During the nearly three-and-a-half-hour meeting, which will continue Tuesday, legislators at times had intense clashes.
State Rep. Derek Skees, who chairs the House Rules committee and is a Republican from Kalispell, said if employees branded as essential have gone to work through the pandemic, lawmakers should too.
Skees also forwarded the idea of reaching herd immunity, which is the idea that a population is protected from a virus if, without a widespread vaccine, enough people become sick and recover. The World Health Organization says "letting COVID-19 spread through populations, of any age or health status, will lead to unnecessary infections, suffering and death."
"In my mind this cannot be an entirely virtual session," Skees said. "COVID is on the route to gaining 70% of our population, which is what happens to a virus when it gains herd immunity." He added that between that and a vaccine, the novel coronavirus would soon be a "problem of the past."
Nearly 6.5% of the state's population has tested positive for the virus. The first 9,750 doses of the vaccine are set to arrive in Montana as early as next week and will go to health care workers, once approved for emergency use.
Cohenour said the idea of moving toward herd immunity was dangerous.
"Herd immunity is not a strategy because people will die to get us to herd immunity," Cohenour said.
State Rep. Sharon Stewart-Peregoy, a Democrat from Crow Agency, lives in Big Horn County, which has been hit hard by the virus. This week, the county counted its 50th COVID-19 related death.
Stewart-Peregoy is Native, as are many in her district. Native Americans have been disproportionately harmed by the virus. They make up about 7% of the state's population but represent 15% of cases and 27% of deaths.
“This is normal: people wearing a face mask, having one point of entry, having the temperatures checked,” she said. “ … Ultimately it’s about the safety of our constituents. It’s about the people we serve. I tell you right now I have no stomach to talk about this in the abstract. My community has been hit hard. Lewis and Clark County is a hot spot. ... If you have not seen or personally seen a family member who cannot talk to a loved one who is fighting for their life in the ICU, then please don't talk about this abstractly."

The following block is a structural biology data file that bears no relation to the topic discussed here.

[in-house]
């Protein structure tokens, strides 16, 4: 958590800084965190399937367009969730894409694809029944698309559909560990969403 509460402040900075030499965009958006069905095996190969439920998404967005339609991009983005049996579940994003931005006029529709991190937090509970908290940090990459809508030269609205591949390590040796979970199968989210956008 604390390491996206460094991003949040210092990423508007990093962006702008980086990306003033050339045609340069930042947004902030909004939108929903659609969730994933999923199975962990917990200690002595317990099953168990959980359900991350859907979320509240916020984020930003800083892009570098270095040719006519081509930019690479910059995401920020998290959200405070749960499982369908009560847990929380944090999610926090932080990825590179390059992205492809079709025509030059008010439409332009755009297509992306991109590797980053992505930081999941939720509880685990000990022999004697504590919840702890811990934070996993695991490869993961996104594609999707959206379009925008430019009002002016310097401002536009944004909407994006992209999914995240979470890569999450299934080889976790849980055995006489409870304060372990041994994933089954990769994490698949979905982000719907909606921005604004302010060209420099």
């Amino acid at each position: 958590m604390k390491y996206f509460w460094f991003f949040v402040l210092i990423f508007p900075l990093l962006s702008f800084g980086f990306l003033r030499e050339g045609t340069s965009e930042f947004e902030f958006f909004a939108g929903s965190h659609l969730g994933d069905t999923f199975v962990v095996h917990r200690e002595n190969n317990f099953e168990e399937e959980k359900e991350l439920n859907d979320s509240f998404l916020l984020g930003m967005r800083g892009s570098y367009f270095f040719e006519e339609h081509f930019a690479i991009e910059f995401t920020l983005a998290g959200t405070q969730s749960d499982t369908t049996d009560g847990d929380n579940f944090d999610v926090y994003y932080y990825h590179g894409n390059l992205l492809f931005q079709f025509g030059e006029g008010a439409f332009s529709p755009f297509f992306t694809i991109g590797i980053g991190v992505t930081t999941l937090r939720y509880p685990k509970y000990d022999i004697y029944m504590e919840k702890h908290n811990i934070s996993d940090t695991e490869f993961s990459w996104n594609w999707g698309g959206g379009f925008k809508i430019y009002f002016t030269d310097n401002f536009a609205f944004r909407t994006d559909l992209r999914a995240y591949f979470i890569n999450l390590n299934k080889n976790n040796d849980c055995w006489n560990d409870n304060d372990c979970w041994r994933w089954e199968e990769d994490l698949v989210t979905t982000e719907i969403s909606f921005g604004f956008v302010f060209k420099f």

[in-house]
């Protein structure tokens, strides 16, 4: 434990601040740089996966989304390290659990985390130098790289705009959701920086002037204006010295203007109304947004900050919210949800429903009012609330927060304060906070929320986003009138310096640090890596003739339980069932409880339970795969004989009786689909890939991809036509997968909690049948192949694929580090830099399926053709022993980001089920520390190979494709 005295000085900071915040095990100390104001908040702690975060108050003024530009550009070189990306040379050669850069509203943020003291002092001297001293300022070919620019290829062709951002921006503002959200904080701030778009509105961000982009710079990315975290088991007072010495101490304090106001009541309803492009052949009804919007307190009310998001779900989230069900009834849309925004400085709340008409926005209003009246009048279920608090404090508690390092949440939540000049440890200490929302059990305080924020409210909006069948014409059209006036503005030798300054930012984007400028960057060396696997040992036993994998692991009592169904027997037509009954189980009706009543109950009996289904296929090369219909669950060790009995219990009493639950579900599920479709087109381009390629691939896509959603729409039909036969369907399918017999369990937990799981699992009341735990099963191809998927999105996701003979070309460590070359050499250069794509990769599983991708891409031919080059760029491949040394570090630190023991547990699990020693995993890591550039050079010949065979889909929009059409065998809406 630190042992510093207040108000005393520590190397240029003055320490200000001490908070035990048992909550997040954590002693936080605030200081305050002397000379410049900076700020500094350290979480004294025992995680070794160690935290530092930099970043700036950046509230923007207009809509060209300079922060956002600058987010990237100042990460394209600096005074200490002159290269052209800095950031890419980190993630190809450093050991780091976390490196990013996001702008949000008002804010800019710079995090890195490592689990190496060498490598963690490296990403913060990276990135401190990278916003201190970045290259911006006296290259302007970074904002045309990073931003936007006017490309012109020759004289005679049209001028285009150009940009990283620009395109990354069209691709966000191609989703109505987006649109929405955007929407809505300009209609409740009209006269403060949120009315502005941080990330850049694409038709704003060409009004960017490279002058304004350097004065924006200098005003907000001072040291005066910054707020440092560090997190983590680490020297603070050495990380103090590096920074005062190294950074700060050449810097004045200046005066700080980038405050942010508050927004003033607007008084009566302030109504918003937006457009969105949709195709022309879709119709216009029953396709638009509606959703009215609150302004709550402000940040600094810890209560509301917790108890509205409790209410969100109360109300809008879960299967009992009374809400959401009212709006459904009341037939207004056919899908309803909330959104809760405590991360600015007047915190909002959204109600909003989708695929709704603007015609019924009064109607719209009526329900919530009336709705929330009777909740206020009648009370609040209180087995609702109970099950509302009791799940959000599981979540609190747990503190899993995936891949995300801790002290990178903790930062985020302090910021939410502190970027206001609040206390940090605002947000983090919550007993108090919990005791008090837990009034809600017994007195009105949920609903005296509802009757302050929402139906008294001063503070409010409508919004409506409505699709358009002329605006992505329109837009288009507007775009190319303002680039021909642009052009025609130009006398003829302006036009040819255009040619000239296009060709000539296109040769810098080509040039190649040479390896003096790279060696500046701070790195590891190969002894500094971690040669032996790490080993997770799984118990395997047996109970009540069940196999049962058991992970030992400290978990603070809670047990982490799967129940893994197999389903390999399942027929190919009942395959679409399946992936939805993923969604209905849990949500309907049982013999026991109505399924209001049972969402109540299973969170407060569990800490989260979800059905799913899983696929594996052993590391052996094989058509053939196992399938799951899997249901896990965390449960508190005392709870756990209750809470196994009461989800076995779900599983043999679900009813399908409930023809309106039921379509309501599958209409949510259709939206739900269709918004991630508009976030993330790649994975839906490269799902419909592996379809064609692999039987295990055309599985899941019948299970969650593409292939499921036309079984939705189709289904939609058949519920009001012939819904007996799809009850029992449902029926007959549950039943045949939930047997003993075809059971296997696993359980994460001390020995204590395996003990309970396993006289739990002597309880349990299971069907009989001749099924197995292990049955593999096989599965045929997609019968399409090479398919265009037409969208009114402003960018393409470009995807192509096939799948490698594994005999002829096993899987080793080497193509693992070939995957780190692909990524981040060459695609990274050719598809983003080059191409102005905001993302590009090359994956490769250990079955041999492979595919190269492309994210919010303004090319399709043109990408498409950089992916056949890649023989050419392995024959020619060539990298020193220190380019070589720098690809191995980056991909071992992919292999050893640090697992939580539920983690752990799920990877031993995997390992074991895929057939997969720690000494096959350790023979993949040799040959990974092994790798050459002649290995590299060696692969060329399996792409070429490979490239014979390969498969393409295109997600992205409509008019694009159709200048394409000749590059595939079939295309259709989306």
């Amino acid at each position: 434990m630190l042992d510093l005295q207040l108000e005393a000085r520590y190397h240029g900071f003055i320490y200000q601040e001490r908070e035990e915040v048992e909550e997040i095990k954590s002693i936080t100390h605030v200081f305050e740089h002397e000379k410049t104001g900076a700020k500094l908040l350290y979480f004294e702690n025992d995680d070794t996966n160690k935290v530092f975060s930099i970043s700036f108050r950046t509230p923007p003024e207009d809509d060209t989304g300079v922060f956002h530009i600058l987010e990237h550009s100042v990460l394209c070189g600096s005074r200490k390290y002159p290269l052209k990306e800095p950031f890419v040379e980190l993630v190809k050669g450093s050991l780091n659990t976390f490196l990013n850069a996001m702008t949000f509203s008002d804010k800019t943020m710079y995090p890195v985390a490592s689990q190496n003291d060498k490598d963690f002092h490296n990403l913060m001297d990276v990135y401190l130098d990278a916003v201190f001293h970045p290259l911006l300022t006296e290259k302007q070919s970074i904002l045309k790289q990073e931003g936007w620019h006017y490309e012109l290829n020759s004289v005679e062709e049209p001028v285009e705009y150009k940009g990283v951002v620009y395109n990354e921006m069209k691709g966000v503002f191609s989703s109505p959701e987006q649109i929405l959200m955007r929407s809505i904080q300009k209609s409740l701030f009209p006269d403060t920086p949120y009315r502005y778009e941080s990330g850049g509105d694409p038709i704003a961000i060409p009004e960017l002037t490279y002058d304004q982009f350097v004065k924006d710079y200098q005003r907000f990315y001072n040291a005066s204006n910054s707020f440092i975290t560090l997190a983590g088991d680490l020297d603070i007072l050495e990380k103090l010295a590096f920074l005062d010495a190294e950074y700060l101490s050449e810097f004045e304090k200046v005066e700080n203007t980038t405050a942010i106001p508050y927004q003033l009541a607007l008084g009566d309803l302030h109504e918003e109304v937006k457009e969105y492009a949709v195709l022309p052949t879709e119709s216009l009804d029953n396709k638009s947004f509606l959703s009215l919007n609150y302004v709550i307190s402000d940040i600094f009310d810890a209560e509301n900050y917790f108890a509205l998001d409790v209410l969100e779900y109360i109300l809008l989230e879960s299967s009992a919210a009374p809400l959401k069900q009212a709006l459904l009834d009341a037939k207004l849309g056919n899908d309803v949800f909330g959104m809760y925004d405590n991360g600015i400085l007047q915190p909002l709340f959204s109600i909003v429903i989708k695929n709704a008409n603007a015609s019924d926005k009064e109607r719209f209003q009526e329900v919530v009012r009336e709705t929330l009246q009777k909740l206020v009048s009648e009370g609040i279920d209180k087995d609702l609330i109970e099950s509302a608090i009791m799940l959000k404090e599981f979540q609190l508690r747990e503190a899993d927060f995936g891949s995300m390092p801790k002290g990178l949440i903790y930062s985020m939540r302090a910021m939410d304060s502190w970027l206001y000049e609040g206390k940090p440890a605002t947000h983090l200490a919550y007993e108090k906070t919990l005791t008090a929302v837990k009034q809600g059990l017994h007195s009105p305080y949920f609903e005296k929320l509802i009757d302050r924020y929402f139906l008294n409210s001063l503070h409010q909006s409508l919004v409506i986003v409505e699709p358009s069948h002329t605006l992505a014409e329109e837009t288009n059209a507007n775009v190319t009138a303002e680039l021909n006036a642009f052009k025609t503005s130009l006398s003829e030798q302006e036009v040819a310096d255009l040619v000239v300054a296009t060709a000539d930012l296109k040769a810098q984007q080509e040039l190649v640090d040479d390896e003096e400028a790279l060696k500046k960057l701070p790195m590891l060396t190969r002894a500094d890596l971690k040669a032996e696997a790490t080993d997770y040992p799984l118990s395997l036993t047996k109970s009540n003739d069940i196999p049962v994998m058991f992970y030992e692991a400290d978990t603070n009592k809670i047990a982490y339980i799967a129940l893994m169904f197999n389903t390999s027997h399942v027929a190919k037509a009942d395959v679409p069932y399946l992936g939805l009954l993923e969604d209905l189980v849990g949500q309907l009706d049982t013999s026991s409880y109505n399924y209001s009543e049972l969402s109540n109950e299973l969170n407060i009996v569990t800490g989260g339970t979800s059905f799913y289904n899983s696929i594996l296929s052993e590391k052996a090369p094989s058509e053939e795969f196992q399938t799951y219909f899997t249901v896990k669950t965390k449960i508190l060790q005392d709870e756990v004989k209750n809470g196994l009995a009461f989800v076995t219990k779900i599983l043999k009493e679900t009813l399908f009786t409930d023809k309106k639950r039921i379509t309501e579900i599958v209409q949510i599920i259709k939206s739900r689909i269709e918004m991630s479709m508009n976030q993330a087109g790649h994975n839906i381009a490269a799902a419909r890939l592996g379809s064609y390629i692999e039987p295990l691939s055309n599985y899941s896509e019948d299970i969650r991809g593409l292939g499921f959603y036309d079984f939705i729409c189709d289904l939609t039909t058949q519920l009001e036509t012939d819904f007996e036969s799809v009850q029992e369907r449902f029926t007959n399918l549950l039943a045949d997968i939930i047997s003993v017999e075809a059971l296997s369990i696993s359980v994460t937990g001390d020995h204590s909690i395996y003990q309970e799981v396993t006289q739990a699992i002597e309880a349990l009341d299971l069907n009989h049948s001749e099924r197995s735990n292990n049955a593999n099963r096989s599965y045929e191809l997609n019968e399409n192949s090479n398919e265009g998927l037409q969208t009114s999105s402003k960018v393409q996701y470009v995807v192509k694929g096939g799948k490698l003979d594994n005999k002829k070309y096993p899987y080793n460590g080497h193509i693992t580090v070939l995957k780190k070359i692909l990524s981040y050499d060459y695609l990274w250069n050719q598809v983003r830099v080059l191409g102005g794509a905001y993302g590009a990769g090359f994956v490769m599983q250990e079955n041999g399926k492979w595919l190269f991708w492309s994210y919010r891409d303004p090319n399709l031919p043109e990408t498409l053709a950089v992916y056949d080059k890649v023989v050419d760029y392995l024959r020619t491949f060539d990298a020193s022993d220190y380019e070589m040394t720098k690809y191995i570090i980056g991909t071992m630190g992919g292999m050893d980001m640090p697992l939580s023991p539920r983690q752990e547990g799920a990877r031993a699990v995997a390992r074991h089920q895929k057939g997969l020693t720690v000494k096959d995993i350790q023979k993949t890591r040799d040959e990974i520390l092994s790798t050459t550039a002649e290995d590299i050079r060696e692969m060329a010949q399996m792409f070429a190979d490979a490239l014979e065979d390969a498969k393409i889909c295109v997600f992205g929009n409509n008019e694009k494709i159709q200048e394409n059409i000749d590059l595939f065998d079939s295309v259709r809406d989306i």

State Rep. Barry Usher, a Republican from Billings, rose after Stewart-Peregoy and called her comments "emotional" and "insulting." Yellowstone County is also among the counties most harmed by the pandemic.
"We have kotowed to you all to give you the opportunity to be remote and be safe if you feel you need to be, and you're going to argue about these amendments? It's ridiculous. It's a waste of my afternoon. I could be trying to make my business survive through this. Instead I'm going to be up here listening to you guys cry," Usher said.
Usher also cited a falsehood about mask use, saying masks could cause harm to the wearer.
"Think about it. My body has its own mask system. I exhale what my body doesn't want. When you have a mask on, it holds it in. It holds it in, so you can re-bring that negative that your body just put out," Usher said.
The Associated Press earlier this year quoted Sarah Stanley, associate professor of infectious diseases and vaccinology at the University of California, Berkeley School of Public Health, as saying there's no evidence something like what Usher described is true. She also told the AP doctors wear masks for long stretches without ill effects and that mask use among medical workers and others was normal before the pandemic and widespread harm has not been observed.
Usher also said a recent report from Johns Hopkins showed 2019 and 2020 had "same death rate in the U.S., the only difference is what people were classified dying from."
This claim has proliferated on right-wing social media. However, it refers to a story that ran in a student publication called the Johns Hopkins News-Letter and is based on a YouTube video from someone in the applied economics department.
From late January-Oct. 3, the Centers for Disease Control and Prevention estimates 299,028 excess death this year, with 198,081 attributed to COVID-19.